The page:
Probably not. I mean, I really appreciate the engagement and the passion, but we’re at the end of the road here, a road that started almost six years ago. Sometimes you just run out of things to do.
With time seemingly running out, Houston politicians vowed on Friday to file lawsuits and legislation — whatever it takes — to stave off a possible state takeover of Houston ISD that has been in the works for four years.
Mayor Sylvester Turner and state Rep. Alma Allen announced earlier this week that they’d heard reports that the takeover could happen as early as March 6. The Texas Supreme Court gave the Texas Education Agency final authority to assume control of the school system in January but has yet to take formal action to do so.
“We as a body, as state legislators, are standing before you to say ‘We are not asleep at the wheel,’ ” state Rep. Jarvis Johnson, said Friday during a protest at Discovery Green, one of a series of events held to highlight the urgency of the situation. “We are in the process of rewriting legislation. We are looking at every lawsuit we can bring to the doorstep of the governor, and the TEA, to thwart the efforts of the TEA.”
Turner called on TEA Commissioner Mike Morath and state legislators at the protest and earlier this week to amend the law so the state doesn’t appoint a board of managers.
During their conversations, Morath did not confirm nor deny takeover plans, but cited a provision in state code that he says requires the TEA to take over a district or close a school that has failed five consecutive years.
Turner is advocating a different option. “If there is something that is not in the best interest of the kids, you can go to the Legislature now, and make any modification that is needed and we can move further down the road,” the mayor said.
Friday started with a few dozen protesters in front of the district’s central office, also wondering why HISD should be taken over by the state instead of other lower-performing districts. They pointed to HISD schools’ current ratings, which show that 94 percent of schools earn a grade of A, B or C.
“Those who cannot stand on the right side of history, don’t deserve our shopping, don’t deserve our worship, they don’t deserve our tithes and offerings,” James Dixon, president of the Houston NAACP, said. “If you can’t stand up for public schools and for education, you don’t deserve our support financially, you don’t deserve our votes and you do not deserve our respect.”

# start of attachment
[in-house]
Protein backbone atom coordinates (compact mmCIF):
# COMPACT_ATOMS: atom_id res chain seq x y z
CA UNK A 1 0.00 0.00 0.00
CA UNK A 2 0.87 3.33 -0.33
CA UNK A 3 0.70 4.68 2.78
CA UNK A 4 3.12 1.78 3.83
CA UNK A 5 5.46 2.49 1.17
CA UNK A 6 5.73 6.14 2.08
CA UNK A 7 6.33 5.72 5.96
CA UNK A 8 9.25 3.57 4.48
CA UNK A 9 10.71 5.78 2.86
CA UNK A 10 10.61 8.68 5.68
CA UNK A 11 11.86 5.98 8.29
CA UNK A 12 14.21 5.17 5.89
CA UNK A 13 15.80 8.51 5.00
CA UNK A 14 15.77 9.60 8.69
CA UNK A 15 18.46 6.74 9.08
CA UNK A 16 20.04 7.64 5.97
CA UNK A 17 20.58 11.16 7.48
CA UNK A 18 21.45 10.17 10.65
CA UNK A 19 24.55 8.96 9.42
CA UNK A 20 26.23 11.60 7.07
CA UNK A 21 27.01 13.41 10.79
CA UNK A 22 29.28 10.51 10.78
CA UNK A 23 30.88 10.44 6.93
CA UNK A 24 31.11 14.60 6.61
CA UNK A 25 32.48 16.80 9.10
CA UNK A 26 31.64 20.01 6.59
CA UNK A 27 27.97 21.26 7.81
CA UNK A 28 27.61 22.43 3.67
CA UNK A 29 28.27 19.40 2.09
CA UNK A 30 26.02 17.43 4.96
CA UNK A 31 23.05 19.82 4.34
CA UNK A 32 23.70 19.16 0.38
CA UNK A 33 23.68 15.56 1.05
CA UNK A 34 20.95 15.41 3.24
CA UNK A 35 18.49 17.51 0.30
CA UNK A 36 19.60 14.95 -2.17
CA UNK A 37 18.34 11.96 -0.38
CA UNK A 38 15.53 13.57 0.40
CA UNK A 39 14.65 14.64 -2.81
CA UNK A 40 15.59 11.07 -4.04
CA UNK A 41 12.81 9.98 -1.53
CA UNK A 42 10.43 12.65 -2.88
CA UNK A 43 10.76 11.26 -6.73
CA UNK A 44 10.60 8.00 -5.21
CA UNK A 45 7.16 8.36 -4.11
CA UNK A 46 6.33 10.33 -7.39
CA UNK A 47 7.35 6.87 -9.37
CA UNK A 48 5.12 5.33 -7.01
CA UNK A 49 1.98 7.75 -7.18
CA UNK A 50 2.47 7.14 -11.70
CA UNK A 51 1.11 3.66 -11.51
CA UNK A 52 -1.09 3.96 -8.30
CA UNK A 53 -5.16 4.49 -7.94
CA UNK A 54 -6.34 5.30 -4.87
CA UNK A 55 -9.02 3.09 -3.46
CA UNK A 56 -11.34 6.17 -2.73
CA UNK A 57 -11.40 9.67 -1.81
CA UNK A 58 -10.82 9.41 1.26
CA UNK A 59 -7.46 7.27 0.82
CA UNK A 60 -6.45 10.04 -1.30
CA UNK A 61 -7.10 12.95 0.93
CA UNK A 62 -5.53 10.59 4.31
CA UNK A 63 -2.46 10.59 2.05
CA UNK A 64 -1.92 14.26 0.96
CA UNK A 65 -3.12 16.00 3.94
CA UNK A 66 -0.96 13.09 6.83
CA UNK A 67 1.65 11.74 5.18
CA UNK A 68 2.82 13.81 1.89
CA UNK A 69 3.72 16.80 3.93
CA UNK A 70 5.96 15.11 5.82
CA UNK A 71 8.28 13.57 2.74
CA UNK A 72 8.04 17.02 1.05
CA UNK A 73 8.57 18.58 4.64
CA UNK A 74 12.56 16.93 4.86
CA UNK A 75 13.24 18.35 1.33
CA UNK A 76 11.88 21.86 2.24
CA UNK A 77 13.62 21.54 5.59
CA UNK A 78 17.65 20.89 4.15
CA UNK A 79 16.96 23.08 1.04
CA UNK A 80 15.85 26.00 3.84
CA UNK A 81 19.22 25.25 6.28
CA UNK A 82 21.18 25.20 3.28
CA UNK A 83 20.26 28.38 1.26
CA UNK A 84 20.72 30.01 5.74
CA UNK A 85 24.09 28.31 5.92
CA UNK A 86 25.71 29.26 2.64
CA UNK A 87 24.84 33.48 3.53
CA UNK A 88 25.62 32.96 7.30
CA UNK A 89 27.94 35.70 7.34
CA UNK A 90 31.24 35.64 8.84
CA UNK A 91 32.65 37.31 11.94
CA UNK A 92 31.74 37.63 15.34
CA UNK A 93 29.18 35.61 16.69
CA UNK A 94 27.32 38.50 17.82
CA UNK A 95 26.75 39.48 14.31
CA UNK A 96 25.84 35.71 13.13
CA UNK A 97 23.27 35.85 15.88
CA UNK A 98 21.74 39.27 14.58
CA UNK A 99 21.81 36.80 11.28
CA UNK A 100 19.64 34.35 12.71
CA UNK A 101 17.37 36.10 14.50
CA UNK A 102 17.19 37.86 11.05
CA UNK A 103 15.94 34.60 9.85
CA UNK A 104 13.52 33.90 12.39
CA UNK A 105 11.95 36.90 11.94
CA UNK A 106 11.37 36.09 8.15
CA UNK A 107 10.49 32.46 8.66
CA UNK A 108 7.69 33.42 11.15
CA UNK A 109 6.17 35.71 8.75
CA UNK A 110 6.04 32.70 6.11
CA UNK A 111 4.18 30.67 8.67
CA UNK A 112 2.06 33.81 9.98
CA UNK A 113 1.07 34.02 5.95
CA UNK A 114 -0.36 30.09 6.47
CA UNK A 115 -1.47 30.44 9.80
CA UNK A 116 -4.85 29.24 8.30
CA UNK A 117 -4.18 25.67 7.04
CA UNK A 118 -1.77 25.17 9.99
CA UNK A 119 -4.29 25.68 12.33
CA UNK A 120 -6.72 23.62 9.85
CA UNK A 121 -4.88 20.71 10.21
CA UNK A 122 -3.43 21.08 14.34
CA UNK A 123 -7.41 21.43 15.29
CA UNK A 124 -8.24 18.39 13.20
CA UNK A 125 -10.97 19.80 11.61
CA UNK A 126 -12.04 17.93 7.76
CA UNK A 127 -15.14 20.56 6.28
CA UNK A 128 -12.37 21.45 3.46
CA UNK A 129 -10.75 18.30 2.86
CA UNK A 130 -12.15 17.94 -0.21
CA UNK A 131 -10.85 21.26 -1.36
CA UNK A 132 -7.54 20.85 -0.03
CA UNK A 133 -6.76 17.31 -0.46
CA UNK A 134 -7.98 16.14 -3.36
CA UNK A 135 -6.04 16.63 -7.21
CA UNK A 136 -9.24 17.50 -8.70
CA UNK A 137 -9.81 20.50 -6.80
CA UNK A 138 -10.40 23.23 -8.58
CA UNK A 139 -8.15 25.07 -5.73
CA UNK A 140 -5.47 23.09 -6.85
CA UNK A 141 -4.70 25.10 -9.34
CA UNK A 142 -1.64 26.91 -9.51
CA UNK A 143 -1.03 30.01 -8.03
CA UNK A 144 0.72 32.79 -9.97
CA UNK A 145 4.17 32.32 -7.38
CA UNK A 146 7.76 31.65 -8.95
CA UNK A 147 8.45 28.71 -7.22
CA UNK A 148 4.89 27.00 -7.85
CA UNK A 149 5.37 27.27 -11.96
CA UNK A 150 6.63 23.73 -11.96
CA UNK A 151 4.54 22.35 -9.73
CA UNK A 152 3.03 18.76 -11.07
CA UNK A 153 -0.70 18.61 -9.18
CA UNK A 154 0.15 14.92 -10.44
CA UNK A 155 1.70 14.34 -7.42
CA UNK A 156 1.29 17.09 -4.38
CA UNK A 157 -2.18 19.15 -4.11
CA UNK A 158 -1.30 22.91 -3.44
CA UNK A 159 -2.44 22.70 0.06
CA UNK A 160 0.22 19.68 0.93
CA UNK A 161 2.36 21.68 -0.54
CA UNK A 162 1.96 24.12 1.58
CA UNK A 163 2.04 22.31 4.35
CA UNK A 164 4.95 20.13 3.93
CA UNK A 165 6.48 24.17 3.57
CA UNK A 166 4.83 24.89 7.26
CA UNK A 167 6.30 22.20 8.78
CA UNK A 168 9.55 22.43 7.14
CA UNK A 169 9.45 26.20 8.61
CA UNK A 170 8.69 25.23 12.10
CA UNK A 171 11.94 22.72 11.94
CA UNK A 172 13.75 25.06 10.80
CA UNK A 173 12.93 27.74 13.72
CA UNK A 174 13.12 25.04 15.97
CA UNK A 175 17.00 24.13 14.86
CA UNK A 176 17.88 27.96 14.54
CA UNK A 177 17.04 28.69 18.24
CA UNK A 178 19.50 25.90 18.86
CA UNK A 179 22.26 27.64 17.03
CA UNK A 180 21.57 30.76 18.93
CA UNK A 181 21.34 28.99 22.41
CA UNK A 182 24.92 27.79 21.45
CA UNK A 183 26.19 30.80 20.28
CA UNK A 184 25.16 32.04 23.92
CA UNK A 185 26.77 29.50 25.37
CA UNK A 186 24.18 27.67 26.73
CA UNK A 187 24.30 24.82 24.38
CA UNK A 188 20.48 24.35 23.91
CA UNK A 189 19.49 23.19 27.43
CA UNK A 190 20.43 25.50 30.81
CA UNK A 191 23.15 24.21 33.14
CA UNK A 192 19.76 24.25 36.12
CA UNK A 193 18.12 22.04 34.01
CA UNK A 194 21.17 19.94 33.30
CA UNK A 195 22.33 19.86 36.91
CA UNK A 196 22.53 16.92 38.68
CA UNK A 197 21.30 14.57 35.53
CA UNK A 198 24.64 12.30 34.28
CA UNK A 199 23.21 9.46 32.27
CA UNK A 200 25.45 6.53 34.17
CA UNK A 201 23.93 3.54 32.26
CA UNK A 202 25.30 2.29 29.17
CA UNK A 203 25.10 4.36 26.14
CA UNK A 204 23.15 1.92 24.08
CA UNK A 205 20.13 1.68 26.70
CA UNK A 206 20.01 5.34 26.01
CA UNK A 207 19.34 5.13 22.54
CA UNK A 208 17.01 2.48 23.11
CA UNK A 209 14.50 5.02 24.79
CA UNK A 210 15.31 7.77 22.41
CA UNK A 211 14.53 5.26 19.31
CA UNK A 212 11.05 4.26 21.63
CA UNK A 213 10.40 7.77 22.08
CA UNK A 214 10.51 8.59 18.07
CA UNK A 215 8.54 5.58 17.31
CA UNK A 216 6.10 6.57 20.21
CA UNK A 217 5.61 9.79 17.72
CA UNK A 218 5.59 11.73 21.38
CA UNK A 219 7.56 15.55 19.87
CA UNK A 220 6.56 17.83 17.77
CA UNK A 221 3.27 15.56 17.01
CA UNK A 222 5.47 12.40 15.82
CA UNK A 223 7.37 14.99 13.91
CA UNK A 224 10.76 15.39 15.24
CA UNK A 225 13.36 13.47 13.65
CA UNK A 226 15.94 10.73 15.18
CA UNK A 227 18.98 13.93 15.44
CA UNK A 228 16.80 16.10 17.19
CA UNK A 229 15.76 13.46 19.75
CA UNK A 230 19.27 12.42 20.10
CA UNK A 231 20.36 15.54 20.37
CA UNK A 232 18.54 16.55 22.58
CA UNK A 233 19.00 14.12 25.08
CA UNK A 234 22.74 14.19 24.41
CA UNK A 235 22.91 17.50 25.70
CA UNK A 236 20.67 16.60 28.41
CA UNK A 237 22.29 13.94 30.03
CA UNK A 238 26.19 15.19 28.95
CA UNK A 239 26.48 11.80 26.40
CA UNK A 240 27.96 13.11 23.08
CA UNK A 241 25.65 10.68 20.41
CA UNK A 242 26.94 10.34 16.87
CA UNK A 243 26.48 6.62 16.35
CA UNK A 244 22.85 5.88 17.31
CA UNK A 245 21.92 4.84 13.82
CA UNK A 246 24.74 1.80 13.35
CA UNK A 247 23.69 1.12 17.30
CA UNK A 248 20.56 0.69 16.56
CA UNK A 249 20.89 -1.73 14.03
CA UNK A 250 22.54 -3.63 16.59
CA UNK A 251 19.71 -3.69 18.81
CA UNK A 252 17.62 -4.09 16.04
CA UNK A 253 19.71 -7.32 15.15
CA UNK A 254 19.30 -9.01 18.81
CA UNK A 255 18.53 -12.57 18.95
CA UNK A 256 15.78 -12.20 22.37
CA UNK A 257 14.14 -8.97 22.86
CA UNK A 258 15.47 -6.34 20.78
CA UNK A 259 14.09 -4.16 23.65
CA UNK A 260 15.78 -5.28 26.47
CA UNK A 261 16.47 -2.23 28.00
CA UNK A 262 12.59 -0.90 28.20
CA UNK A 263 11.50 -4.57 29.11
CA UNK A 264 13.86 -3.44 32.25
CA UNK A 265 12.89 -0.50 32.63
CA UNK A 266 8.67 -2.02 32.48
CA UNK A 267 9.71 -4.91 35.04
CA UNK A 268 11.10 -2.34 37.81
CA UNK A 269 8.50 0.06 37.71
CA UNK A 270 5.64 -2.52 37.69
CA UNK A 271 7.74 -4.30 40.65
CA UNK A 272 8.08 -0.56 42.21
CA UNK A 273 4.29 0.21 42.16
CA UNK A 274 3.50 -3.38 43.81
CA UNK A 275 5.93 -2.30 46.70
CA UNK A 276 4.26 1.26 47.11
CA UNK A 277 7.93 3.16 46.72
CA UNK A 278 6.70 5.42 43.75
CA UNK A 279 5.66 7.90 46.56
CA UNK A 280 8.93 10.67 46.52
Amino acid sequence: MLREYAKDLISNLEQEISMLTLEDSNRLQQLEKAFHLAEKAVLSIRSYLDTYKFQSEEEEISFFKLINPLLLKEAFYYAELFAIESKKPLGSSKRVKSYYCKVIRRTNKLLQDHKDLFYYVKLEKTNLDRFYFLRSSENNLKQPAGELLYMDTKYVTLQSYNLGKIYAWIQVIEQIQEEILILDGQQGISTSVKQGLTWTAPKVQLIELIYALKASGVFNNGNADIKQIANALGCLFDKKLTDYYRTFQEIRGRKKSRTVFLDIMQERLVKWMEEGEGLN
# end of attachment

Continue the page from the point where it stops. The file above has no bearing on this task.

Speaking via the phone from the U.S. Capitol, U.S. Rep. Sheila Jackson Lee, D-Houston, said she could not attend the protest in person but fully supported its mission.
“I’ve said to the Department of Education and to the president United States … this is a test case and we must win this case,” Jackson Lee said.
See here and here for the background. We’re where we are now because of a Supreme Court ruling, so a state lawsuit seems extremely unlikely to bear fruit. A federal lawsuit could be possible, and maybe there’s some way for the US Department of Education to intervene, but that all feels vague and undefined. Better odds than a state lawsuit, but nothing I’d want to bet on. And as far as legislation goes, we’re barely even into the committee-hearings part of the legislative session. Any bill to stop this takeover, assuming it had majority support in both chambers and wasn’t opposed by Speaker Phelan or Dan Patrick or Greg Abbott, would be at least a month away from getting signed. And even then, unless it passed with a two-thirds majority in both chambers, it would be another 90 days before it went into effect. This just cannot happen in time.
The one possibility I can see is someone convincing Mike Morath that the Supreme Court ruling just means that the TEA “may” take over HISD, not that it “shall” take it over. I don’t know what provision he’s citing, I’m not a lawyer, and I don’t know what’s in his head or what legal advice he’s receiving, but at least this is a plausible path. If Morath believes he has discretion, then we just have to persuade him to do something less drastic. How good are the odds of that? We’ll find out soon.